Heart procedure helps tennis player beat the odds

A man holding a tennis racket
Robert Delfay, a cardiac patient at Augusta University Health.

Robert Delfay has always been an avid tennis player and, even at age 72, he has no problem keeping up with his tennis coach.

However, that was not the case nearly three years ago, when he experienced a health scare during practice.

“I was at a tennis lesson when I began feeling nauseous and out of breath,” said Delfay. “I decided to take a moment to rest because I thought I was having a heart attack.”

Delfay’s pulse had hit over 200 beats per minute and his heart rate became erratic. After quickly heading to the emergency room at a local hospital, Delfay was diagnosed with atrial fibrillation (AFib).

Man hitting a tennis ball.
Delfay playing on the tennis court.

Normally, the heart contracts and relaxes with each beat. But in AFib, the upper chambers of the heart beat irregularly, which can lead to blood clots, stroke, heart failure and other heart-related complications.

“I was shocked when I got the news that I had AFib,” said Delfay. “I had never experienced anything like this before, and I was ready to look at my options for treatment.”

Delfay was referred to the Heart Rhythm Center’s Electrophysiology Lab at Augusta University Health, where he was introduced to Dr. Haitham Hreibe, a cardiac electrophysiologist in the Department of Medicine in the Medical College of Georgia.

After running several tests to evaluate Delfay’s heart condition, Hreibe concluded he was a candidate to undergo an atrial fibrillation ablation. This procedure works by delicately burning or freezing the heart tissue; which results in a scar of the heart muscle.  This scar disrupts the electrical circuit causing the arrhythmia.

Delfay underwent two rounds of the procedure to correct his AFib and atrial flutter, a common abnormal heart rhythm. Since having the procedures, the former sports journalist says he has not had another episode and he is back to playing tennis five times a week.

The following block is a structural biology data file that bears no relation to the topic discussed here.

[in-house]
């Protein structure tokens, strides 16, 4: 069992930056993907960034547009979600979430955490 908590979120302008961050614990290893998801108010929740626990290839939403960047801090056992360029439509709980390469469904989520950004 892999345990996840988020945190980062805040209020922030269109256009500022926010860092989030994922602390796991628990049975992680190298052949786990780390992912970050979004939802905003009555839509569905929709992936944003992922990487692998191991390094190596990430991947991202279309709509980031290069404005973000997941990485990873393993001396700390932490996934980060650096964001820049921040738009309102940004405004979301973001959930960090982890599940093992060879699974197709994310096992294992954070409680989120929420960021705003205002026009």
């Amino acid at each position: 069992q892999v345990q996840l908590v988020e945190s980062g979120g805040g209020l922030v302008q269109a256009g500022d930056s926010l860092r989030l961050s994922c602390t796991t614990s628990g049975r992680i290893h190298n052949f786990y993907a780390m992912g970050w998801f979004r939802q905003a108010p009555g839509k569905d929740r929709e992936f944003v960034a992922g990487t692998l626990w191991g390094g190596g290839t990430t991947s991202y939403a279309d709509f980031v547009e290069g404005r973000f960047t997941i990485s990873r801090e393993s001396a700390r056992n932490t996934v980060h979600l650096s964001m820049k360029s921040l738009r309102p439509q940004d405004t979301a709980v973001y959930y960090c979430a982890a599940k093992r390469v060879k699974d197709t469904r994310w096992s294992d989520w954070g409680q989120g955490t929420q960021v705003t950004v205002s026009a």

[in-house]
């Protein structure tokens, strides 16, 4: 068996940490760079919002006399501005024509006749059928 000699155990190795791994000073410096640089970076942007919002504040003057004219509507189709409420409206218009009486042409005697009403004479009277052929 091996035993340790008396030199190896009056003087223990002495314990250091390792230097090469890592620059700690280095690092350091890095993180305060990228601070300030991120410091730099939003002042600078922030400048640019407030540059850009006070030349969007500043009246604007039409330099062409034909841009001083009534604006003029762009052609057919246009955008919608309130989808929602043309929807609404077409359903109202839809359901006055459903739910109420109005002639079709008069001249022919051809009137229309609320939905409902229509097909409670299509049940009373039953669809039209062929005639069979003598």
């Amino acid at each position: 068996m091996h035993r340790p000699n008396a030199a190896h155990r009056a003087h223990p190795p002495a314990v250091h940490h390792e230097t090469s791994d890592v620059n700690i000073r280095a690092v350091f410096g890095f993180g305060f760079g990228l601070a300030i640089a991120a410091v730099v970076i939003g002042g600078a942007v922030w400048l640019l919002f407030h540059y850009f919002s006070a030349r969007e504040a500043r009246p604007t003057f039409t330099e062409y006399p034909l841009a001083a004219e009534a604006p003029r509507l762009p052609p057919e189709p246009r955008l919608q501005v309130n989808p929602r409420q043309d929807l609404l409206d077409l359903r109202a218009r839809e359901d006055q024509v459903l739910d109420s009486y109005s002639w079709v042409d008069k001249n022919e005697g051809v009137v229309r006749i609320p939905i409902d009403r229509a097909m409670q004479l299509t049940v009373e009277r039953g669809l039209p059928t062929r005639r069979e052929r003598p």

“I feel fine, and the team in EP Lab was so professional, punctual and always available for questions,” said Delfay. “I will always recommend them and Dr. Hreibe to anyone who is experiencing a similar heart condition.”

Delfay is among the 1,200 patients the Heart Rhythm Center’s EP Lab provides care to each year. The quality of the lab’s staff and their ability to treat complicated heart conditions like AFib is what garnered them accreditation with the American College of Cardiology this year.  This accreditation demonstrates AU Health’s continued commitment and dedication to providing exceptional cardiac care.   AU Health is the first facility in Georgia and sixth in the country to receive this recognition.

“I am proud of the work we do in the EP Lab, and this accreditation speaks to how diligent we are at finding the best clinical processes to improve the quality of life for our patients,” said Hreibe. “I am grateful we could provide the proper care for Mr. Delfay, and we will continue doing our best to give each of our patients the support they need while under our care.”

Learn more about the Heart Rhythm Center’s Electrophysiology Lab.

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Written by
Danielle Harris

Danielle Harris is Senior Media Relations Coordinator at Augusta University. Contact her to schedule an interview on this topic or with one of our experts at 706-721-7511 or deharris1@augusta.edu.

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Written by Danielle Harris

Jagwire is your source for news and stories from Augusta University. Daily updates highlight the many ways students, faculty, staff, researchers and clinicians "bring their A games" in classrooms and clinics on four campuses in Augusta and locations across the state of Georgia.

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